Future Risk of Barmah Forest Virus Disease, Queensland, Australia

 

Infectious diseases, particularly those that are transmitted by mosquitoes, are of special interest for public health officials because of the possible consequences of climate change on the incidence of such diseases. There are many different diseases that are of concern, such as dengue and malaria, but the one of focus for this paper is Barmah Forest Virus (BFV). On the coast of Queensland, Australia, Naish and her colleagues (2013) acquired data on the number of BFV cases, climate temperatures, rainfall levels, tidal levels, and socio-economic circumstances in the area during the years 2000—2008. In combination with climate prediction grids for 2025, 2050, and 2100, the analysts modeled possible BFV distributions at both the current climate levels and under possible forecasted climate changes, finding large expected changes in the BFV distribution. Predicting future locations of BFV occurrence can facilitate prevention planning.–Posted by Sarah King

Naish S., Mengersen K., Hu W., Tong S., 2013. Forecasting the Future Risk of Barmah Forest Virus Disease under Climate Change Scenarios in Queensland, Australia. PLoS ONE.

Naish and her colleagues from the Queensland University of Technology gathered the data that they needed and the climate grids from outside sources: Queensland Health, Australian Bureau of Meteorology, Australian Bureau of Statistics, and Queensland Transport. The group divided Queensland into many blocks to determine the existing incidence of BFV in different parts of the state. Queensland is known for varying climates and weather, so each block provided insight into the possible connection between different climates and the incident of BFV. Focusing on the climate, socio-economic, and tidal variables, Naish and her team created multivariable logistic regression models to predict the chance of a BFV outbreak depending on the different levels of each variable in a given area. Once the current models were determined, the best-fit model (accuracy of 90.2%, sensitivity of 98%, specificity of 88.4%) was used to predict the outcomes in the possible future climates given by the 2025, 2050, and 2100 grids.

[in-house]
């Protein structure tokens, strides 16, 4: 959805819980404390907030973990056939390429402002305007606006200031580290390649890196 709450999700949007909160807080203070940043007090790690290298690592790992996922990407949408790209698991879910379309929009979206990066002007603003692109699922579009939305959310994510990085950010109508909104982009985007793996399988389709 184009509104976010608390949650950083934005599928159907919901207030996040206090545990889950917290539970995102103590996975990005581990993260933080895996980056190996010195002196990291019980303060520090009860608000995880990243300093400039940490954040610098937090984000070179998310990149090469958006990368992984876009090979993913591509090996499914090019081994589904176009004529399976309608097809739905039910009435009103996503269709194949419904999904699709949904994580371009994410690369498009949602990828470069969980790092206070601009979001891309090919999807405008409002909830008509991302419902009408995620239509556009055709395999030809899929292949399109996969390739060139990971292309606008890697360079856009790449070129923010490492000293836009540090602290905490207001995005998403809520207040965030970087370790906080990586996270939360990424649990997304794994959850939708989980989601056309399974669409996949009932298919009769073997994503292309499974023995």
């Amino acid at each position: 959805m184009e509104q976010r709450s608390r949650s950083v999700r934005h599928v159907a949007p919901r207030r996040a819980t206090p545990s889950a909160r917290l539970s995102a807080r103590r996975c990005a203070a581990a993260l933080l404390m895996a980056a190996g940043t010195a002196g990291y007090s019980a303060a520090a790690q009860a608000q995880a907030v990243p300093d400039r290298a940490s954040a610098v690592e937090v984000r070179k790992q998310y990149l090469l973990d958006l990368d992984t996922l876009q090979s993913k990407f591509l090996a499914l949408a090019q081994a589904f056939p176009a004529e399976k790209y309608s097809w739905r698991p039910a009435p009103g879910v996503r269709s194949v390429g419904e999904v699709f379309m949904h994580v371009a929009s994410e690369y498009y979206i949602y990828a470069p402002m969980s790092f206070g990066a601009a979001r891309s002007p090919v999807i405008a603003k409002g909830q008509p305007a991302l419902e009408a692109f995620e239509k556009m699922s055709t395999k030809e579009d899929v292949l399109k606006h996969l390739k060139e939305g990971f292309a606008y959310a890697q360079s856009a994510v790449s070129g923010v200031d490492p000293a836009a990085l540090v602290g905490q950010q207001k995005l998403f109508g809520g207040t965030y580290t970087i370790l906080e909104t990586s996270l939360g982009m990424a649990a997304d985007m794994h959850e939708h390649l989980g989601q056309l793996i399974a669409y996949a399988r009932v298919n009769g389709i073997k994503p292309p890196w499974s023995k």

The model was then used to predict the regional risk of BFV under different assumptions. The first was based on varying rainfall but constant minimum temperature, the second on varying minimum temperature but constant rainfall, and the third with both variables varying. Naish and her team found that the areas around Brisbane and Cairns are at a particularly high risk of increase BFV incidence in 2025, 2050, and 2100 but that risk decreases between 2025 and 2100 in all the other areas on the coast of Queensland.

The model that Naish et al created proved to have strong predictive ability of the future risk of BFV outbreaks in different climate change situations. It uses accessible predictors, is accurate in comparison to independent data, and generates outputs that are useful in the public health decision-making process. The variables that are used consider multiple concerns and incorporate the climate, human elements, and mosquito livelihood. Each variable proved to be a significant indicator of high-risk BFV outbreaks.

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